In the 1970s and ’80s, Kansas State students often greeted the rival Kansas Jayhawks by tossing chickens at them during pregame introductions.
Needless to say, that tradition – which basically died with the opening of Bramlage Coliseum in 1988-89 – would be frowned upon by today’s K-State officials. The current administration prefers proper, not poultry. It wants no part of the bird, not the one that comes from a farm hand nor the one that comes from a fan’s hand.
With these administrators, fair is fair and fowl is foul.
...In other words, no offensive chants. No court stormings. No opponent bumpings. No disrespect of any kind. No, absolutely none of that.
When did the Sunflower Showdown become the Sunflower Show of Respect? Better yet, why did it become that?
Before Kansas State students can pick up their tickets to home sporting events this year, they have to sign a sportsmanship pledge in which they promise to “refrain from using profanity and inappropriate chants” and to “show respect for all participating student-athletes, coaches, fans and officials.”
Any student found in violation of the sportsmanship pledge risks punishment from the school, including being removed from games and having their tickets taken away for the remainder of the athletic year.
…Question is, how seriously will K-State enforce the sportsmanship pledge? When a student, or group of students, curses during a game, will they really be banned from football games for the remainder or the year? Will they be issued a warning? What if the entire student section chants something inappropriate?
The answer is to be determined.
3. Who do you have on upset watch this weekend?
Medcalf: Kansas State is still mad about Brannen Greene's dunk in the final seconds in the first game, and the Wildcats, who beat Oklahoma in Manhattan this season, have defeated Kansas at Bramlage Coliseum the past two seasons. Weird stuff happens in this rivalry.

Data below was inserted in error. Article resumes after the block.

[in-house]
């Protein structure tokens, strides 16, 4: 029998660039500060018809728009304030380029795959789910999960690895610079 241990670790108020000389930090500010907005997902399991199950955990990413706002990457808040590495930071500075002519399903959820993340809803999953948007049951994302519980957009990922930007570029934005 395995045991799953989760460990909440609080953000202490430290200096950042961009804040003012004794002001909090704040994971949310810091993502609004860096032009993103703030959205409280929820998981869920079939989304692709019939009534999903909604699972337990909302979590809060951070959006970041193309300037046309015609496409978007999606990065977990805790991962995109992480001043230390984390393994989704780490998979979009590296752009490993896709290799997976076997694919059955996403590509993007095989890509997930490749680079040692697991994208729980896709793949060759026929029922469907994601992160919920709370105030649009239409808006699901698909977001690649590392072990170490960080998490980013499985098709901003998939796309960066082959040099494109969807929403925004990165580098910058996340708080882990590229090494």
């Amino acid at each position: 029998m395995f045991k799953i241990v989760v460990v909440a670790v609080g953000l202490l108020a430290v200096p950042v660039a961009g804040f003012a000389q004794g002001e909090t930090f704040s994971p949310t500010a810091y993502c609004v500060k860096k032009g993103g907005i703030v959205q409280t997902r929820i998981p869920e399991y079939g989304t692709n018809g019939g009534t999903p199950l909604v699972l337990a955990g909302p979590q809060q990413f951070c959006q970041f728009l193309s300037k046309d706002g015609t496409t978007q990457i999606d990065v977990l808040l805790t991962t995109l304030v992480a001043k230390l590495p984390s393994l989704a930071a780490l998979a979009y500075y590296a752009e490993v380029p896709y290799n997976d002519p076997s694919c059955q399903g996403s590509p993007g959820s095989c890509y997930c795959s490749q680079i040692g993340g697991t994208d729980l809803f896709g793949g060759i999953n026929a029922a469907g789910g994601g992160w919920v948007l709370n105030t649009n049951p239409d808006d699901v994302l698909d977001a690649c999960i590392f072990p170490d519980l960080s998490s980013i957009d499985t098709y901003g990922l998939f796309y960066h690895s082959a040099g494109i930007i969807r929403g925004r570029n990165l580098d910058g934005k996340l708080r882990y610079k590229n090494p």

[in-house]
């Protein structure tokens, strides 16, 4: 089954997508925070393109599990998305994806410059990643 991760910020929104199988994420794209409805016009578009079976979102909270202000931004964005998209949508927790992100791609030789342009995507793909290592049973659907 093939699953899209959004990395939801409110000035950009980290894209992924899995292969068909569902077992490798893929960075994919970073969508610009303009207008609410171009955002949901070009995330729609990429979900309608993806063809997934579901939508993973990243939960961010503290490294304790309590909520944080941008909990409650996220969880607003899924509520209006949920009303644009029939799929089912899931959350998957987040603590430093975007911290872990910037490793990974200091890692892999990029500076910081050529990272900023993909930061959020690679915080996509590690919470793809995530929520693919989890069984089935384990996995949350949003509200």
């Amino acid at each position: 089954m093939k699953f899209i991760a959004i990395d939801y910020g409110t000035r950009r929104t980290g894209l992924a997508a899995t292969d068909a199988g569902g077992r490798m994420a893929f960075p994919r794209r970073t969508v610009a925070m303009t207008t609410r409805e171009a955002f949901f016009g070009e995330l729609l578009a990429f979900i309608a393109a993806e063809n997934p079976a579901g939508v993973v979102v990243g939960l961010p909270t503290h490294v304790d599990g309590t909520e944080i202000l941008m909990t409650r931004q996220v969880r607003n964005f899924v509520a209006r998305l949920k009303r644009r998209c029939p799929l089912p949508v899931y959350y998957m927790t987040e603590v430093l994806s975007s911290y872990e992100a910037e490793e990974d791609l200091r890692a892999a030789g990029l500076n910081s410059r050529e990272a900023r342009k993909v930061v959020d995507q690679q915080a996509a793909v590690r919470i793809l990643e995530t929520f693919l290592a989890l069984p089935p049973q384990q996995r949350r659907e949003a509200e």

ESPN Daily Word
There are definitely reasons to like Kansas State’s chances against KU on Saturday.
Though K-State’s biggest weakness is scoring, it was able to offensive rebound effectively against KU in the first matchup, and it also shouldn’t face the same defensive pressure it went against at Allen Fieldhouse.
Whistles also will be a factor. Though K-State didn’t get many calls in Game 1, it’s likely to get to the free-throw line often Saturday, especially against a KU team that has been foul prone.
Defensively, it’s a bit risky for K-State to dare the second-best three-point shooting team in the nation to shoot, but Weber’s teams have historically limited KU defensively when playing at Bramlage.
In the end, KU has been playing better as of late, and I like its chances of making outside shots better than I like K-State’s odds of forcing misses. The Wildcats should get free throws often, but with an average shooting performance, I think the Jayhawks will be good enough offensively to get a close win.
Kansas 69, Kansas State 67
KC Star Newell: Quick Scout
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Big 12/College News
OSU's official attendance number through 13 home games: 6,026.
That's a number based on tickets sold, not people in seats. As the Cowboys play out the end of a disappointing season, a crowd of 6,026 would be surprisingly good. In the Big 12, it ranks ninth among 10 teams, better only than TCU.
With Texas Tech in town for an unwelcome 8:30 p.m. tip Saturday, the average could drop.
…So, what has happened to the OSU basketball fan?
There are the peripheral factors: the modern excess of entertainment options; the draw of video streaming and social media, creating a disconnect toward sports among students; the pull of the Thunder.
There are tangible items, notably a perception of inflated season ticket prices.
There's the rise of OSU football, competing for fan attention and dollars.
And there's concern for the direction of the program, which is winless in the NCAA Tournament since 2009 under coach Travis Ford.
A judge dismissed a lawsuit Friday in which two former University of North Carolina athletes alleged the school failed to provide them and other athletes a quality education by directing them toward sham classes.
Mecklenburg County Superior Court Judge Robert C. Ervin sided with arguments from attorneys representing UNC-Chapel Hill. They said both the statute of limitations and sovereign immunity prevented former football player James Arnold and former basketball player Leah Metcalf from pursuing their case.
Recruiting Calendar (updated for 2016)
Late Night in the Phog
Bill Self Camp KU Alumni games
60 Years of AFH Celebration
Legends of the Phog game
2011-12 Final Border War
KC Prep Invitational
and more, now on YouTube